One of the questions I’m asking in this series is can ‘created’ communities thrive? This question is a little grandiose, but hear me out.
In my experience of roughly 10-15 very different and wide-ranging experiences of Christian community, only one of them which was intentionally-created and also flourished and ‘worked’ was the Schloss Mittersill Community.
The Schloss Mittersill Community
This was a group of people running what used to be a Christian conference centre stationed at the Schloss Mittersill Castle in Mittersill, Austria. In the Austrian Alps, actually. The community consisted of a set of people living in the castle itself and helping to run the conferences, but also a strong fringe of locals from Mittersill, Zell Am See and wider. I had spent quite a bit of time there over the last 6 years and became quite close to a lot of them. Additionally, there was an even wider fringe of community members who were simply attendees of the events on an annual basis. I don’t know whether their starting of the Schloss Mittersill (Christian) Community was ever intentional as a ‘community’ per-se, but it happened one way or another. One thing is certain – that there was an end-goal that the castle would be an international place of learning, rest and reflection, and this community was dedicated to making that happen. For a long time, they succeeded, until new EU foreign worker laws forced the community to disband and eventually the castle was sold.
As a punter who grew close to many of the community members, both core and fringe, I saw a love and understanding that i had never seen before, and it was inspirational to say the least. One thing worth noting about the Schloss Mittersill Community is that there was no real hierarchy. No one was in charge, everyone had different skills and employed them as needed. People met up because they wanted to be there, and until one of the core families started a regular bible study, I don’t believe there were any regularly scheduled meetings of the community. (But I think that bible study is still going, even after those living in the castle were forced to leave). It’s a long story, but most of us stay in touch still (it was comprised of such a wide range of nationalities that I can’t help but meet up with someone when I travel!)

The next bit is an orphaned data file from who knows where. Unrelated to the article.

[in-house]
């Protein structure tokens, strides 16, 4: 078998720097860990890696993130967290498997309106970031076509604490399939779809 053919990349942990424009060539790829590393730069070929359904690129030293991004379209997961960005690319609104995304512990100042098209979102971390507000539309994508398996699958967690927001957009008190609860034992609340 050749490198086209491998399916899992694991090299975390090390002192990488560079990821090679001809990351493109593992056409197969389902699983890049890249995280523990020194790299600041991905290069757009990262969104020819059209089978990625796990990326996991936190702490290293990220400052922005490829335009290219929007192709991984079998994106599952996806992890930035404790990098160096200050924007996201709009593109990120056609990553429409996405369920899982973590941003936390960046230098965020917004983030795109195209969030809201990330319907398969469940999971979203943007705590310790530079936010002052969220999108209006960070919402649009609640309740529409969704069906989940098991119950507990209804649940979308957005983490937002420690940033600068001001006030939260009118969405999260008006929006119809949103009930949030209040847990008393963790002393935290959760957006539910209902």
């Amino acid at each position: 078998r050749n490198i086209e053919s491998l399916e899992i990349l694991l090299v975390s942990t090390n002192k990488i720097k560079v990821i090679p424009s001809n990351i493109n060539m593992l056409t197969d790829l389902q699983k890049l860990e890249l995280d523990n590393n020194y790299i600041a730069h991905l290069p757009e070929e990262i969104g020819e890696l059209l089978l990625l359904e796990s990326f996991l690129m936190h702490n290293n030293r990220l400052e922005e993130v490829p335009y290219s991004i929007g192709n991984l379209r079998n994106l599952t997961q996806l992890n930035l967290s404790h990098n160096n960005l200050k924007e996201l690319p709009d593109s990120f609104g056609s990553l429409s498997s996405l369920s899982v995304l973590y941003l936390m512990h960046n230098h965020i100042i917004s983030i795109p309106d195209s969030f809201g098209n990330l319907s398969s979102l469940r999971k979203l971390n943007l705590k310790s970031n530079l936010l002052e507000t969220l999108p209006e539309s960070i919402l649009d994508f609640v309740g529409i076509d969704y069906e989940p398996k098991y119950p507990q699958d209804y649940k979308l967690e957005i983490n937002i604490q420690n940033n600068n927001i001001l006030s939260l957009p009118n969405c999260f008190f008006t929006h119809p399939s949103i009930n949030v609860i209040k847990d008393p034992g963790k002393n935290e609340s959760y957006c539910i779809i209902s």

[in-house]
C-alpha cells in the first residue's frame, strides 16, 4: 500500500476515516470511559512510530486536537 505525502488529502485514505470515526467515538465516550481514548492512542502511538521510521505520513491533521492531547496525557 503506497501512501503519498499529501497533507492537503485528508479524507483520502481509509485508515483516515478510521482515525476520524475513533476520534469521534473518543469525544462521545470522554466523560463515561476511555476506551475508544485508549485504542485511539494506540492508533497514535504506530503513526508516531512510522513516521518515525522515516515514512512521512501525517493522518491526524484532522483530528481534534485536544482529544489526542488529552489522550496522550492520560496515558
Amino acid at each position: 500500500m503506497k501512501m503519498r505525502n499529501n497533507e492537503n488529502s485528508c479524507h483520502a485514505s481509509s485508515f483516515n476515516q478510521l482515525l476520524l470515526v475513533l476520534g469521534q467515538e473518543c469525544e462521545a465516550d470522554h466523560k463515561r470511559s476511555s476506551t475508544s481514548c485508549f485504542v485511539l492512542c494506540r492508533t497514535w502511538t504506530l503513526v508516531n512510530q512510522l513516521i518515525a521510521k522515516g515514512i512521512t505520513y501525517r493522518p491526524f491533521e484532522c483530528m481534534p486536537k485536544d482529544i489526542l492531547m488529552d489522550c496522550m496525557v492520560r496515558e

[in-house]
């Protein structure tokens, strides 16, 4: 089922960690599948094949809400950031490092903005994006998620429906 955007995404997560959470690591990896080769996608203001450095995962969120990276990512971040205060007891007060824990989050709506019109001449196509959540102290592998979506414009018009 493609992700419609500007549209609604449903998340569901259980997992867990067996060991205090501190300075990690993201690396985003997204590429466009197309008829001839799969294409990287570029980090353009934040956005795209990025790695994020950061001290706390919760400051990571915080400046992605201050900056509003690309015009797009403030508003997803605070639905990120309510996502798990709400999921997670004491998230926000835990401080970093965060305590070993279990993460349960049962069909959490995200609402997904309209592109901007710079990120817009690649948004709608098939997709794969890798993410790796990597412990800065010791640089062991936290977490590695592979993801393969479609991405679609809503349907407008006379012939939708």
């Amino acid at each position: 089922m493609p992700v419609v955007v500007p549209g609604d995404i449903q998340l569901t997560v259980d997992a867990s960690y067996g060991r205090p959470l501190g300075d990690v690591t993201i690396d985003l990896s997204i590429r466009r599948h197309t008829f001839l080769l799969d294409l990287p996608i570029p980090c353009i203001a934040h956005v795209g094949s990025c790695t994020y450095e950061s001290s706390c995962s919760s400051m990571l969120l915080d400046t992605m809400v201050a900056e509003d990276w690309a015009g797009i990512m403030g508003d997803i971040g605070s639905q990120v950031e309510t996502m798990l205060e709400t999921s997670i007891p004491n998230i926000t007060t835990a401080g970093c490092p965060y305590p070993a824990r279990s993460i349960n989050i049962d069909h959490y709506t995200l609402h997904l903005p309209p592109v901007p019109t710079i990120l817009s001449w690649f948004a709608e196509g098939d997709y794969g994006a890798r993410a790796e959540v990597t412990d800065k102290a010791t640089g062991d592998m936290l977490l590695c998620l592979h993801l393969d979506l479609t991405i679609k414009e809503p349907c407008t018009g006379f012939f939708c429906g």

What I learned from the Schloss
Communities are people
First and foremost, communities are made up of people. It sounds stupid, but you’d be surprised how many communities are focused on either the hierarchy or the ‘idea’ of community. A lot of ‘intentional’ communities I’ve seen spend a lot of time talking about the theologies of community, trying to figure out what they should be doing. Most of them end up doing a variation of modern church within their walls. Some of them get out a bit.
I’m not downing anyone or any model. Probably any community is good, but there are varying degrees of ‘good’.
Communities must have freedom
At The Schloss, I saw that the lack of a rigid structure or schedule left people the freedom to meet up. You know what it’s like – as soon as someone tells you to do something, you don’t want to do it. Loosely, I believe this same psychology is in play here. People need to be trusted, relied upon, valued and free. Communities that have a rigid structure and/or schedule are toying with disaster. People need to be trusted to act for themselves. Organisation is a good thing, but it must come from the ground up, not from the top, down. This is about trust, valuing the individual and releasing control.
Created communities can thrive
Based on my experience at The Schloss Mittersill, ‘created’ communities can thrive, as long as some key ingredients are in-place. I’ve highlighted a couple of the ones I’ve identified above.
- people must be at the core – Each individual is critical.
- community members must be trusted, valued and relied upon to make the community work, not the ‘leaders’.
Avoid the pitfalls of control
A lot of intentional communities start out with a big vision from one or a few people. Most of the time, this vision is so ‘fleshed-out’ before the community is even assembled that there’s really no chance for organic growth – the creators have a specific idea of what they want to see happen, and if it doesn’t, often it will be nudged in the ‘right’ direction. This type of control pulls the rug of trust from under the community’s feet. Each member is really there to serve someone else’s vision, not being valued for their own vision, and you simply cannot hide this reality from people.
I’ll continue this series shortly.